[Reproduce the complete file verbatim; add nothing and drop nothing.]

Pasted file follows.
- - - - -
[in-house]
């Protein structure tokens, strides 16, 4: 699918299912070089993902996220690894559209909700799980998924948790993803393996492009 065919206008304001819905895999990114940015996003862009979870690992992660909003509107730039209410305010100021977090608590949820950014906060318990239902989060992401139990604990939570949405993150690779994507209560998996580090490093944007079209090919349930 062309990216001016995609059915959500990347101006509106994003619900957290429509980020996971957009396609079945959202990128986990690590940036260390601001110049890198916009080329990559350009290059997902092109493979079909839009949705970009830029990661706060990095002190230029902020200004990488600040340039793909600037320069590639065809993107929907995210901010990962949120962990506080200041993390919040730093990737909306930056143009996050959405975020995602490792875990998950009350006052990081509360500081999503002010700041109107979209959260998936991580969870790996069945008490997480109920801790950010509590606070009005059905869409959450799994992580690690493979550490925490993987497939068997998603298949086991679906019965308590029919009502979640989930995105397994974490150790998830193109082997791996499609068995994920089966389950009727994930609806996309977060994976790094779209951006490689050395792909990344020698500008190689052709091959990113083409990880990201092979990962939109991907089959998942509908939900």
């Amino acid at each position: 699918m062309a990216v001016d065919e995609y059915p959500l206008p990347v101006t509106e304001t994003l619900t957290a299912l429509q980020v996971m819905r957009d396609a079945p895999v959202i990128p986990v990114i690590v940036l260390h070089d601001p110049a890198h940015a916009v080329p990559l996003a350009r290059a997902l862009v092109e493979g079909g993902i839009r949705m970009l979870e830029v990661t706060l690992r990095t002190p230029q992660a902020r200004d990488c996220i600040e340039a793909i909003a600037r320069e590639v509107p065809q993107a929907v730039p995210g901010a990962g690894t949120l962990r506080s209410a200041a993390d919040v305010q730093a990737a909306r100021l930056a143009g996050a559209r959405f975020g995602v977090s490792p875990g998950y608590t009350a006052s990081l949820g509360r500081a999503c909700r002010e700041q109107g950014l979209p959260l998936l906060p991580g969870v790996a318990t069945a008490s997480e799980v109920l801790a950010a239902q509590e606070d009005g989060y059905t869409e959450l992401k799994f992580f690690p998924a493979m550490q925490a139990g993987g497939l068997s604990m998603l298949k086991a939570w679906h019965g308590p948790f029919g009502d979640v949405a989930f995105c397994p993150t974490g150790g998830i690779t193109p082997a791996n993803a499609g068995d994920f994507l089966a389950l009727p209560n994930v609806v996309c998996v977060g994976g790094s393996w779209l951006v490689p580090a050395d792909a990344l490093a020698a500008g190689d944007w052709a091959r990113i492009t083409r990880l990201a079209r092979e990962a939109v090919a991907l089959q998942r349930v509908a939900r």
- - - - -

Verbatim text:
[in-house]
């Protein structure tokens, strides 16, 4: 699918299912070089993902996220690894559209909700799980998924948790993803393996492009 065919206008304001819905895999990114940015996003862009979870690992992660909003509107730039209410305010100021977090608590949820950014906060318990239902989060992401139990604990939570949405993150690779994507209560998996580090490093944007079209090919349930 062309990216001016995609059915959500990347101006509106994003619900957290429509980020996971957009396609079945959202990128986990690590940036260390601001110049890198916009080329990559350009290059997902092109493979079909839009949705970009830029990661706060990095002190230029902020200004990488600040340039793909600037320069590639065809993107929907995210901010990962949120962990506080200041993390919040730093990737909306930056143009996050959405975020995602490792875990998950009350006052990081509360500081999503002010700041109107979209959260998936991580969870790996069945008490997480109920801790950010509590606070009005059905869409959450799994992580690690493979550490925490993987497939068997998603298949086991679906019965308590029919009502979640989930995105397994974490150790998830193109082997791996499609068995994920089966389950009727994930609806996309977060994976790094779209951006490689050395792909990344020698500008190689052709091959990113083409990880990201092979990962939109991907089959998942509908939900």
């Amino acid at each position: 699918m062309a990216v001016d065919e995609y059915p959500l206008p990347v101006t509106e304001t994003l619900t957290a299912l429509q980020v996971m819905r957009d396609a079945p895999v959202i990128p986990v990114i690590v940036l260390h070089d601001p110049a890198h940015a916009v080329p990559l996003a350009r290059a997902l862009v092109e493979g079909g993902i839009r949705m970009l979870e830029v990661t706060l690992r990095t002190p230029q992660a902020r200004d990488c996220i600040e340039a793909i909003a600037r320069e590639v509107p065809q993107a929907v730039p995210g901010a990962g690894t949120l962990r506080s209410a200041a993390d919040v305010q730093a990737a909306r100021l930056a143009g996050a559209r959405f975020g995602v977090s490792p875990g998950y608590t009350a006052s990081l949820g509360r500081a999503c909700r002010e700041q109107g950014l979209p959260l998936l906060p991580g969870v790996a318990t069945a008490s997480e799980v109920l801790a950010a239902q509590e606070d009005g989060y059905t869409e959450l992401k799994f992580f690690p998924a493979m550490q925490a139990g993987g497939l068997s604990m998603l298949k086991a939570w679906h019965g308590p948790f029919g009502d979640v949405a989930f995105c397994p993150t974490g150790g998830i690779t193109p082997a791996n993803a499609g068995d994920f994507l089966a389950l009727p209560n994930v609806v996309c998996v977060g994976g790094s393996w779209l951006v490689p580090a050395d792909a990344l490093a020698a500008g190689d944007w052709a091959r990113i492009t083409r990880l990201a079209r092979e990962a939109v090919a991907l089959q998942r349930v509908a939900r």